Basically, the ask is that breweries produce a stout, use the same label, and can get creative as they want with the recipe. From there, donating 100 percent of proceeds have to go to organizations that promote equality. The other big requirement is long-term goals. You look at some of these things and people just do it for clout and fanfare, and you don’t want the efforts to be lost. What long-term goals are you making to support inclusion? Some breweries have created internships for people of color. For Weathered Souls alone, we’ve donated close to $60,000 to 100 Black Men of San Antonio, other breweries have donated $40,000. It’s all adding up. I told my staff originally that my goal was to get 200 breweries to partner with us. We got 300 the first day. From there, I adjusted my goal to around 700. Once we hit that, I was done setting goals. Now we are almost close to 1,200 breweries in 22 countries and they’re starting to get other industries involved: liquor, coffee, wine, hopefully these numbers will continue. I’ve only tried about 30 of them, but actually pretty excited I got to sample that many.

One of the breweries said the reason he participated was because he’s a Jewish guy, has mainly white friends, and really hadn’t had many conversations about race. As he researched more about the Black is Beautiful project, he said he realized these are discussions he should have been having a long time ago. He now understands the things we’ve gone through and wants to make a difference in his community. I get letters from individuals like that all the time.

Racial inequality isn’t going anywhere any time soon. This can go beyond beer, just the overall message started in craft beer but it doesn’t have to end there. We’re about to start a partnership with Wal-Mart with Black is Beautiful to go coast-to-coast. There’s a commercial coming out, a TV show we’re going to be on. I have become a mentor to young kids. I was in a very similar program as a youth. Especially with my two young daughters, we look at how important these times are with police brutality and such a critical election year. They'll look back and ask, ‘What was daddy doing at this time? My dad was out here making a difference.’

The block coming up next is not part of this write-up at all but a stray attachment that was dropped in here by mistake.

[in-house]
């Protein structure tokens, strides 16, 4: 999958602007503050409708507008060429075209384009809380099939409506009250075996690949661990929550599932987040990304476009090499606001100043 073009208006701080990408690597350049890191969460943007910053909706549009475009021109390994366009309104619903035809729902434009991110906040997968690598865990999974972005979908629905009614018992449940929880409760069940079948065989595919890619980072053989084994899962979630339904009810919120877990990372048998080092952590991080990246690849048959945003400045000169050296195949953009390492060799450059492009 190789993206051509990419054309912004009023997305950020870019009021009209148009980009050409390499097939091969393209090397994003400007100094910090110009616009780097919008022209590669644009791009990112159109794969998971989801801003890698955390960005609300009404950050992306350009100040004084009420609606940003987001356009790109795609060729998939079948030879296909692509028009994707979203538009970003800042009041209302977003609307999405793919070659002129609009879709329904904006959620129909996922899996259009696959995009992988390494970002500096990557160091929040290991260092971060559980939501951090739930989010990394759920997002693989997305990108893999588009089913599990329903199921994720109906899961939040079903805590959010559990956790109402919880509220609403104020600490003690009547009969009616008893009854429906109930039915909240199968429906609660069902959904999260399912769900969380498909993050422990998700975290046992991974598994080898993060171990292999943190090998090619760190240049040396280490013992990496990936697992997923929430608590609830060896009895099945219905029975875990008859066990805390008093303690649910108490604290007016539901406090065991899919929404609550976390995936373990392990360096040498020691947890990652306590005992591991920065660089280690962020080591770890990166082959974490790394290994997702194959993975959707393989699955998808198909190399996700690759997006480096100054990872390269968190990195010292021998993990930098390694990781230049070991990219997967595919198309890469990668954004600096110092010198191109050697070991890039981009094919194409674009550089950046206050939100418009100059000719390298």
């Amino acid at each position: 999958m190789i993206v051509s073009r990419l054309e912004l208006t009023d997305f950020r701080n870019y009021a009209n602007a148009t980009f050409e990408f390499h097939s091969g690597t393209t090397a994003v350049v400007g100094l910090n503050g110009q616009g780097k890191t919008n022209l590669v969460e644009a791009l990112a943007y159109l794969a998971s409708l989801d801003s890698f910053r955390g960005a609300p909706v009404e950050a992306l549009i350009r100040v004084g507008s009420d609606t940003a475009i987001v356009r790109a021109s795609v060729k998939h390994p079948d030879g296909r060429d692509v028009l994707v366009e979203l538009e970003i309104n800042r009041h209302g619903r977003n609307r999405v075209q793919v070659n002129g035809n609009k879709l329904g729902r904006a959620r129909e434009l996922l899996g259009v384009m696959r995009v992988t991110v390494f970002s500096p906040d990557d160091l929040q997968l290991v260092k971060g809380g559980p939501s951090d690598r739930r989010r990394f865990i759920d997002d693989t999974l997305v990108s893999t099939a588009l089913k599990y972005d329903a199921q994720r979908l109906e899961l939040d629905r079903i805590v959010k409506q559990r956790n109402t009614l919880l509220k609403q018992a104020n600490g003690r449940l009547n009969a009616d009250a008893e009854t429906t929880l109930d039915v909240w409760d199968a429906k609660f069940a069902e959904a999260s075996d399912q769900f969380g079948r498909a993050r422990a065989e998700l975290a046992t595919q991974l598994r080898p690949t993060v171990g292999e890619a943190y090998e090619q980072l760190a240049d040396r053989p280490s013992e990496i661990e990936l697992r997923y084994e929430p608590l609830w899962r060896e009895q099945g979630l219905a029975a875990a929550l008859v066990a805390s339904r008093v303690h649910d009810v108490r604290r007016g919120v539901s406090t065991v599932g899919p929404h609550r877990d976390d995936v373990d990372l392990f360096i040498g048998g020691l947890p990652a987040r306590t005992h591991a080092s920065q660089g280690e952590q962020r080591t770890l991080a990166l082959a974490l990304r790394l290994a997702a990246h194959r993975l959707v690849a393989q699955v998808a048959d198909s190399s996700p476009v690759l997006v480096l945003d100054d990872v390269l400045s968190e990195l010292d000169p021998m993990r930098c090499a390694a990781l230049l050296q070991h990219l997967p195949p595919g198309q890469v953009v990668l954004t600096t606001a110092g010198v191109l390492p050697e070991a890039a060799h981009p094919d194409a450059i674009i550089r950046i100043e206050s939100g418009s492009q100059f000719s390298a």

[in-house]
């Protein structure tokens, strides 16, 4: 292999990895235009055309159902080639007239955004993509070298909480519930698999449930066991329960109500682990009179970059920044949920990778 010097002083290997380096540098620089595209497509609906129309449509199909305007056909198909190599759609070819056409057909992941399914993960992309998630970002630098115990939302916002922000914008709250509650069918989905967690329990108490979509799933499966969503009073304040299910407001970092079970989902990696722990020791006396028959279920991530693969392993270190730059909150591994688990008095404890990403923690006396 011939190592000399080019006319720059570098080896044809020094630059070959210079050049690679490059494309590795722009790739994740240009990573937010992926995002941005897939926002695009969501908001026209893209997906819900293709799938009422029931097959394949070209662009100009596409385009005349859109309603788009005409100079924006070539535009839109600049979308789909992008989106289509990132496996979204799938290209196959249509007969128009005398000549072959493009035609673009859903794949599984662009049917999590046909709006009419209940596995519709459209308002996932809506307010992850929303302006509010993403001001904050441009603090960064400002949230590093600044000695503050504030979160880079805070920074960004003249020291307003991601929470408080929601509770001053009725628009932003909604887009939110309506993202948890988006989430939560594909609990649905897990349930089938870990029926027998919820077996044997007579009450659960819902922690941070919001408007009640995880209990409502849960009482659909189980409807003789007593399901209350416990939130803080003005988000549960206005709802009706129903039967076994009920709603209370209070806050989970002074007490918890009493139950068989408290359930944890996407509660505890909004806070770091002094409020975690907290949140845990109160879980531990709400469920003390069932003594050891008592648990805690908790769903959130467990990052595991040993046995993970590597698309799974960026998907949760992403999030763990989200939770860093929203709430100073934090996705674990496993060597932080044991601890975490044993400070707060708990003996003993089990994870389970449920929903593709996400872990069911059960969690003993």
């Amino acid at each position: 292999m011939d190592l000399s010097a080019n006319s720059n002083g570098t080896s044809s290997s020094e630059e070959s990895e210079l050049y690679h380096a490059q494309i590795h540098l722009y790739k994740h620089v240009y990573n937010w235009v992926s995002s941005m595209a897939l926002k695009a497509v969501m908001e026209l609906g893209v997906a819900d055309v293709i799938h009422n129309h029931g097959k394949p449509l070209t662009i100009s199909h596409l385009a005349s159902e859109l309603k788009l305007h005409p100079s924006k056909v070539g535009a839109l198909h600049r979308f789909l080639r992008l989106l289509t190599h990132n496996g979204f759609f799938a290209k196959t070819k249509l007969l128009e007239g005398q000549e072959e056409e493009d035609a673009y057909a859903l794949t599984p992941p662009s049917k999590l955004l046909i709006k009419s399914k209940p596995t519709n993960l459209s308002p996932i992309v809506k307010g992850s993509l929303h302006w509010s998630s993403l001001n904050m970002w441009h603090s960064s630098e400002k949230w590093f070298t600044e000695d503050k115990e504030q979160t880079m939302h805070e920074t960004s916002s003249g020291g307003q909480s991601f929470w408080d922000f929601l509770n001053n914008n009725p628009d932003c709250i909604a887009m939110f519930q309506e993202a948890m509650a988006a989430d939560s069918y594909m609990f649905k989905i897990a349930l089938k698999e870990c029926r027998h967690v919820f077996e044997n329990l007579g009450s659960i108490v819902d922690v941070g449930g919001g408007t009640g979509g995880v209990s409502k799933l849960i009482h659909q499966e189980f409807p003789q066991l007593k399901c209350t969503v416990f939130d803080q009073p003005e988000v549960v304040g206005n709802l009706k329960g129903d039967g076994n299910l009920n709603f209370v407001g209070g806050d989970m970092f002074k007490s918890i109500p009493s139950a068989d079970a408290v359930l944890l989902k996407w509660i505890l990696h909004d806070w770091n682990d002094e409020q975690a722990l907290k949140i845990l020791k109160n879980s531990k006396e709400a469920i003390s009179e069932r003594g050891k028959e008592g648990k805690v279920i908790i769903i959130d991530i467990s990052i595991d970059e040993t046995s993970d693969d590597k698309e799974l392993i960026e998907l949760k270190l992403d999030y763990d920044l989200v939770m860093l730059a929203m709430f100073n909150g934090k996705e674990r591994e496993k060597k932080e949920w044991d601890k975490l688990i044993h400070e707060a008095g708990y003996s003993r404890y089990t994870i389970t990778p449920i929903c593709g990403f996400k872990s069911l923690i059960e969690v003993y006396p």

Baskerville recommends these beers from around the country:

Black is Beautiful by Pontoon Brewing
Sandy Springs, Georgia
They recently won a Gold in the U.S. Open for their rendition. It has a good body with nice roasted character and hints of chocolate.

Black is Beautiful: Gold Edition by The Answer Brewpub
Richmond, Virginia
The Answer was so creative. They used Rwandan coffee from a local, Black-owned company and blended it with vanilla beans, cacao nibs, gold flakes, and glitter. 

Black is Beautiful by Claimstake Brewing
Rancho Cordova, California
This one is near and dear to my heart. They did a mega-collaboration with multiple breweries in the Sacramento region and featured my pops on the can.

Black is Beautiful by Weathered Souls Brewing
San Antonio, Texas
We chose the stylistic approach of a stout because it can vary from a milk chocolate brown to abysmal black and that aligns with different hues of people of color.

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Jess Mayhugh is a Cities Editor for Thrillist, who loves the Black is Beautiful version done by Jailbreak Brewing—a Russian imperial stout with flavors of chocolate, dark raisin, and bitter coffee—which benefits Black Lives Matter DC and Leaders of a Beautiful Struggle in Baltimore.